Moreover, the price of gold is still just over half of its prior peak in 'real' terms, even after the rally of the past eight years - the nominal peak price in 1980 at $850/oz adjusted to account for inflation equates to an equivalent price today of $1,884/oz. (more)

Experts: Gold Blasting Toward $2,000

Gold prices have surged to record highs, and many experts say you ain’t seen nothing yet.

Barclays Capital, not known for its extreme views, sees the precious metal possibly hitting $1,500. Investment guru Jim Rogers — who is known for extreme views, and for being right — now says gold will likely breach $2,000.

Gold topped $1,050 amid the dollar’s decline and fears of inflation, as the U.S. racks up massive budget deficits. The government’s debt burden is forecast to reach 56 percent of GDP this fiscal year.

“Having rallied ‘off the charts,’ we are left to resort to projections and extrapolated trend lines to forecast where the move might stop,” Jordan Kotick, Barclays’ head of technical analysis, wrote to clients. (more)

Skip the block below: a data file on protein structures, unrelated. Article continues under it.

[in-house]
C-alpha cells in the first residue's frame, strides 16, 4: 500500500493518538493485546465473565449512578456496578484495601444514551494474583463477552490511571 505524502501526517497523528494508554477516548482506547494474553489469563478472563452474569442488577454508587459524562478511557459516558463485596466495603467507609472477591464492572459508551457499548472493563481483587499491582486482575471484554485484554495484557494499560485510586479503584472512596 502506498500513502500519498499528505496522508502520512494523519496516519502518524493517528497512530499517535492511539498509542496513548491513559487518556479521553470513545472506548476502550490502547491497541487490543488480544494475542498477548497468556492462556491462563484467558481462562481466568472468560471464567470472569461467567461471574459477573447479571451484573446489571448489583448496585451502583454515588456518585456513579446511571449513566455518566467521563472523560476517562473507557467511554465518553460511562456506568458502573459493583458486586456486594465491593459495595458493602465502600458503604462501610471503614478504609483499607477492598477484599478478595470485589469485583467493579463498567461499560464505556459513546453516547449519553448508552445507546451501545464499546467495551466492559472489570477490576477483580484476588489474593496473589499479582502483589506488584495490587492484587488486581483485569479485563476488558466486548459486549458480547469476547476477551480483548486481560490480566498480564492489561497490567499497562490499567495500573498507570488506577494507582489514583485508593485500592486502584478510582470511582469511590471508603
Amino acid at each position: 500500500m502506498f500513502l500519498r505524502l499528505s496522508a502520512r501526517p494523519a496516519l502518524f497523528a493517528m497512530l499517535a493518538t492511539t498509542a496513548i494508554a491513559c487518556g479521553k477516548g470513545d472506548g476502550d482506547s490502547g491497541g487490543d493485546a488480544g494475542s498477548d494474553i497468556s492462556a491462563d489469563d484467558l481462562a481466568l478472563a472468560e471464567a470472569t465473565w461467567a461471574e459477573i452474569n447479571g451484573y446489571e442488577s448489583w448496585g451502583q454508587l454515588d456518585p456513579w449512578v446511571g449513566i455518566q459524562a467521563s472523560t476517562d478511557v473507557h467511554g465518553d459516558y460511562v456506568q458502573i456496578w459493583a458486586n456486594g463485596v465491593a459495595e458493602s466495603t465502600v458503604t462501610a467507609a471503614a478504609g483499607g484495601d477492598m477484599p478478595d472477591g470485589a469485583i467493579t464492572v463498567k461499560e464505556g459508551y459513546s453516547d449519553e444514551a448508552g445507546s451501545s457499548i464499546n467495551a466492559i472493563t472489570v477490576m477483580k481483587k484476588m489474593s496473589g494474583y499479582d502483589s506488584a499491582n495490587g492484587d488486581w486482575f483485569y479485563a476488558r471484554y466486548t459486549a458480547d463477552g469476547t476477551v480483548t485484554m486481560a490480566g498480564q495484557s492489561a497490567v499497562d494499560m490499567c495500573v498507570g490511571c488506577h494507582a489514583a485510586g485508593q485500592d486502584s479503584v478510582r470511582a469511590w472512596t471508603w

Foreclosures Mark Pace of Enduring U.S. Housing Crisis

A foreclosure filing takes place every 13 seconds in the United States.

That's the rhythm of a crisis that threatens to choke off hopes for a recovery in the U.S. housing market as it destroys hundreds of billions of dollars in property values a year.

There are more than 6,600 home foreclosure filings a day, according to the Center for Responsible Lending, a nonpartisan watchdog group based in Durham, N.C. With nearly 2 million already this year, the flood of foreclosures shows no sign of abating any time soon. (more)